Every year 1000s of new and used sea shipping containers are refashioned to be used for other purposes. Sometimes that could be something as basic as creating a home office or building a backyard workshop from a cargo container. More grandiose projects include constructing an entire house predominantly from shipping containers, or even the construction of bridges. These are great ways to recycle used containers. Some architects take things a few steps further, and this post highlights some of the more bizarre shipping container modifications you’ll ever feast your eyes on.
If you have been keeping tabs on architectural developments in the past decade or so, you will probably have noticed the increasing number of modifications of cargo-containers. That’s because the popularity of shipping-container repurposing for creating residential, commercial, recreational and industrial spaces has been on the up since the turn of the millennium.
Because they are still a relatively new concept, container modifications do have a knack for capturing people’s attention wherever they are present. Some modifications, however, are more on the bizarre side and end up garnering attention from all over the world.
The Top 5:
1. The Superiscope (Brazil)
Creation of a Brazilian architectural firm, The Superiscope is a 12-metre-high periscope made from a shipping container that has been stood on one end. Described as the “world’s largest periscope” by its creators, this bizarre shipping container contraption offers visitors a view of the Lagoa Santa. An adjacent lagoon that lends its name to the Brazilian city where it’s located. It provides the perfect aerial view if you’re afraid of heights.
2. Ras Abu Aboud Stadium (Qatar)
Due for completion in 2020, this 40,000-seat stadium being developed for the 2022 FIFA World Cup in Qatar will hold the record for the largest container modification project in the world. The modular stadium will be created from 990 repurposed shipping containers and will feature a custom cooling system that will keep its interior temperature at 26 degrees Celsius.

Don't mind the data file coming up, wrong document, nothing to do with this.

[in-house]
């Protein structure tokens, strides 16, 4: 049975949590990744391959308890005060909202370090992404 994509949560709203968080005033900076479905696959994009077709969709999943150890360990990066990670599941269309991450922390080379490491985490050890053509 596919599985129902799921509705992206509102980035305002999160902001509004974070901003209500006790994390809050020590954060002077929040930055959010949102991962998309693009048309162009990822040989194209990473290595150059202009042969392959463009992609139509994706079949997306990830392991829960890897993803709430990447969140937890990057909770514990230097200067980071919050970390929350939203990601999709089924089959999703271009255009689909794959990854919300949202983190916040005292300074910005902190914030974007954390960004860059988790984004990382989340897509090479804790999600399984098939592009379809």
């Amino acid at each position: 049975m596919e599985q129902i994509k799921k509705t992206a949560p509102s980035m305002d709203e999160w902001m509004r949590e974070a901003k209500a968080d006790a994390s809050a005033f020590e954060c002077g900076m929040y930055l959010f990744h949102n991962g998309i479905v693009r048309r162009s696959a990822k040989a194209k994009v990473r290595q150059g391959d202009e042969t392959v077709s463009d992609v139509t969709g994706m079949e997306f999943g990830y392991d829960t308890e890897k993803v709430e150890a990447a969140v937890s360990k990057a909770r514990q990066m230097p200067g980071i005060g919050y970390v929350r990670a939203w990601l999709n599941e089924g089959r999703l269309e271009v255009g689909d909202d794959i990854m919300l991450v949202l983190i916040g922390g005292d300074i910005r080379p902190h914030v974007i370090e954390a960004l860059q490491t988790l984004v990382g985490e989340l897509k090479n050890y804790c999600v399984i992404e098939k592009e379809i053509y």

The modular design will enable the stadium to be disassembled and moved to a new location once the football tournament ends or repurposed to smaller cultural and sporting venues.
(Images from: https://www.curbed.com/2017/11/29/16714408/shipping-container-architecture-qatar-world-cup-stadium-2022
3. WEDEW Artificial Cloud (USA)
The WEDEW system is an energy-efficient device for harvesting clean drinking water from air that’s housed within a cargo container for convenient transportation. The system combines hot and cold air to generate condensation in a process similar to how cloud formation occurs.
WEDEW can generate at least 2,000 litres of water daily from the atmosphere running 100% on renewable energy at the low cost of 2 cents per litre. The system has its own source of renewable energy and produces more than it consumes making it carbon-negative.
(Images from: https://www.dezeen.com/2018/11/05/wedew-air-drinking-water-artificial-clouds-shipping-container/)
4. Crane Resort (Netherlands)
Overlooking IJ river in Amsterdam is this luxury apartment featuring three modified shipping containers. Fitted into the skeleton of a decommissioned crane. The space was designed to commemorate the industrial past of the area while providing a premium experience for guests with excellent views and a unique connection to the surrounding area.
The crane apartment, which is operated as a holiday resort, was the result of a collaboration between the local municipality of the area and a private developer.
(Images from: https://www.dezeen.com/2018/02/03/yays-crane-apartment-holiday-home-hotel-crane-shipping-containers-amsterdam-netherlands/)
5. Sliced Container House (USA)
Officially referred to as Carroll House, this bizarre family home located in Brooklyn, NY. Is the creation of LOT-EK, a New York based studio. The unique steel house is made of stacked sea containers. They have been cut at an angle creating a set of terraces that step down to its back.
To create the unique family house, the developer stacked containers in a three-wide, two-long, and three-high in the front section. With two-high in the back formation over a concrete base. Sections from the lower back of the pile were sliced at an angle. These sliced pieces were then flipped over and placed over the higher stack to create a unique shape.
(Images from: https://www.dezeen.com/2017/10/04/lot-ek-slices-shipping-container-stack-form-carroll-house-williamsburg-brooklyn/)